I think this next part was one of my favorite parts. Tatar dis­cusses reader addictions.

[Nina] King describes the panic attacks of read­ers trapped in places with­out books: “The true addict can­not eat break­fast, fall asleep, ride a sub­way or go to the bath­room with­out a sup­ply of read­ing mate­r­ial, even if it’s printed on a sham­poo bot­tle or a cereal box.” (p 25)

I can eas­ily pic­ture myself stand­ing up at a meet­ing and say­ing Hi, I’m a read­ing addict. I read every­thing , and I mean every­thing. I’ve found that I love my new iPhone more than any other rea­son for the fact that should I be lack­ing some­thing to read (shame on me for not keep­ing an extra book with me) I have not only access to ebooks, but also the inter­net to read on there as well. I devour the writ­ten world around me. Street signs, graf­fiti on walls, miss­ing signs on tele­phone poles, ingre­di­ents, mag­a­zines that are around; you name it, I read it. And yes, I do admit that I have read my sham­poo bot­tle many a time in the shower.

It is inter­est­ing when Tar­tar dis­cusses dif­fer­ent types of read­ers. This prompted a deep inspec­tion into my read­ing habits as com­pared to my two broth­ers. We were all raised in a world of books. We were read to by our par­ents, and we all con­tinue to read as we get older, but we are all three entirely dif­fer­ent in our read­ing habits.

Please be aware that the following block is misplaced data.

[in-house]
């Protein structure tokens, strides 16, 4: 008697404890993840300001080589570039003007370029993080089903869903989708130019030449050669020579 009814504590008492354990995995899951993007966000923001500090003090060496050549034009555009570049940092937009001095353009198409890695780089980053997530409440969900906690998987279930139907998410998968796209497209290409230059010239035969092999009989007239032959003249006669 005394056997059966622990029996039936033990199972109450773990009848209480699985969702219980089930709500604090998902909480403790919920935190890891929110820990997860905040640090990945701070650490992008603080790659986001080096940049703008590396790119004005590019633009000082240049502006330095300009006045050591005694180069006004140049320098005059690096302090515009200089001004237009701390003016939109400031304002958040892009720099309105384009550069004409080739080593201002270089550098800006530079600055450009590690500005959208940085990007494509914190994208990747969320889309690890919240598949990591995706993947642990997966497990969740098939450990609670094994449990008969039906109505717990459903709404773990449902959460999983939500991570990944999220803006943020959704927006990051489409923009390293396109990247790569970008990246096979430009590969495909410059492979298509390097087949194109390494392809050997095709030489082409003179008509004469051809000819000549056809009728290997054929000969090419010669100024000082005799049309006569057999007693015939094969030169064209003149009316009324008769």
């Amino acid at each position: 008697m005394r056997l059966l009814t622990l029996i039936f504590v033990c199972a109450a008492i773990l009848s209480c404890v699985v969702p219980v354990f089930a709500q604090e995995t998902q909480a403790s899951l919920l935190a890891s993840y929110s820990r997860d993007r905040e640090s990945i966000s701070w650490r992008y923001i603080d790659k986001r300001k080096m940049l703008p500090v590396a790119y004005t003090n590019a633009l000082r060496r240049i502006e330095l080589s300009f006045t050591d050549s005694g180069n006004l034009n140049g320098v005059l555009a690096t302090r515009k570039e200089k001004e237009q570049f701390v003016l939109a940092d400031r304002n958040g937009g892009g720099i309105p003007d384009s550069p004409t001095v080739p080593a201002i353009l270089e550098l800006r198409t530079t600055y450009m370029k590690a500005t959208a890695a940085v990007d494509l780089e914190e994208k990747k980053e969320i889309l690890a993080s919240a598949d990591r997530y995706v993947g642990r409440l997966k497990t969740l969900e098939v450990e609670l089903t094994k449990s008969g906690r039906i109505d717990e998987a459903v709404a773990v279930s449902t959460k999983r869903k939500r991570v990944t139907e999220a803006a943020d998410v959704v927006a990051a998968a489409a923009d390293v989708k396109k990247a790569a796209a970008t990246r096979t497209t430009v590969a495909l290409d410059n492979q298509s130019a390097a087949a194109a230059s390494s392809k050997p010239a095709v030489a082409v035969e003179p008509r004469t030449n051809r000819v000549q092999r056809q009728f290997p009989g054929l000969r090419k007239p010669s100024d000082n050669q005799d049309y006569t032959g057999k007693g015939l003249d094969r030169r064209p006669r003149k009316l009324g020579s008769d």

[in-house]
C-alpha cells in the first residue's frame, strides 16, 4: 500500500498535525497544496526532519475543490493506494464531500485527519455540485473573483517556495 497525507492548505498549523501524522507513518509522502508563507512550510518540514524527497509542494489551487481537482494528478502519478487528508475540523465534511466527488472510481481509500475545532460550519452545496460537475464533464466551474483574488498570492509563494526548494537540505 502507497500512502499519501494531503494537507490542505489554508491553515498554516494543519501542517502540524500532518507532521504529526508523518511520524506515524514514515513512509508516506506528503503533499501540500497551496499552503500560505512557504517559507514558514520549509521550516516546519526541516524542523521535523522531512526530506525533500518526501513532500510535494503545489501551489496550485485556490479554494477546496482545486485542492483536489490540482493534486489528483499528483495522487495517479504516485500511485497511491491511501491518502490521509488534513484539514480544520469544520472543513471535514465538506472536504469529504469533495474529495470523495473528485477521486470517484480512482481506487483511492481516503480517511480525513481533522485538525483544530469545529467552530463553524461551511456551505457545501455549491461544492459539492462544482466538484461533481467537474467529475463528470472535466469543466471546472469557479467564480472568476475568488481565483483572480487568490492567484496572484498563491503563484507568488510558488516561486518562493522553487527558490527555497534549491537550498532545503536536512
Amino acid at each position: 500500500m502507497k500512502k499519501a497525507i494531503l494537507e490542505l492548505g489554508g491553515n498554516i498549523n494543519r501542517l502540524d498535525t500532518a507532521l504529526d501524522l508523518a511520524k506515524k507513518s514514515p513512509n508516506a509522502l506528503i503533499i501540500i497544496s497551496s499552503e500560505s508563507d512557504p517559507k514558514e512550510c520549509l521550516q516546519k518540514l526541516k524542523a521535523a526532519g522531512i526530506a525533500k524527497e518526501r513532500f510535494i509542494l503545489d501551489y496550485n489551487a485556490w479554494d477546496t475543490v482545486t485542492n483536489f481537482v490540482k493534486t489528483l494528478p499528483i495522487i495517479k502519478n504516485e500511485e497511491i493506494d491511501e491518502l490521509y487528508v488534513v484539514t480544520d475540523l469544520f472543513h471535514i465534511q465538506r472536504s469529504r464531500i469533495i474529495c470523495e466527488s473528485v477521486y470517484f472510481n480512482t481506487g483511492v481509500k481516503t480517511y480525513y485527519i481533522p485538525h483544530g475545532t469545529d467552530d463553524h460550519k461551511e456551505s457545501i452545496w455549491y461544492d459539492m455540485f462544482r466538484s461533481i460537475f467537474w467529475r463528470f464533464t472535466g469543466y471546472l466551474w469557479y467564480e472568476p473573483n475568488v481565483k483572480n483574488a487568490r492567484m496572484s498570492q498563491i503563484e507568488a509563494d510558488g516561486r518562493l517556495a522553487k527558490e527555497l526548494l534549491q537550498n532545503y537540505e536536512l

I’m an addict, my older brother is a his­tory buff and while he does occa­sion­ally read fic­tion, he is more inter­ested in fact, while my younger brother gets lost in Terry Pratch­ett and will sup­ple­ment with a few other books here and there, but mostly sticks to one author/genre. I’ve pos­tu­lated that per­haps it has to do with our per­son­al­i­ties. My older brother is very out­go­ing and if you put him in a room of 100 peo­ple he will come out of it know­ing a lot of them. My younger brother, on the other hand, might meet one or two peo­ple but wouldn’t count it as a bad evening if he didn’t. And for me, well I would prob­a­bly wan­der around a bit, smile and say hi if I should meet someone’s eye and then find some­place to sit and either people-watch or read a book on my phone. Given that we were raised in the same sit­u­a­tions grow­ing up, we are three entirely dif­fer­ent peo­ple when it comes to our intake of read­ing mate­r­ial and inter­ac­tions with peo­ple. I have some friends who have sib­lings, and were raised together, but their read­ing habits and their inter­ac­tions are so sim­i­lar that at times they could be interchangeable.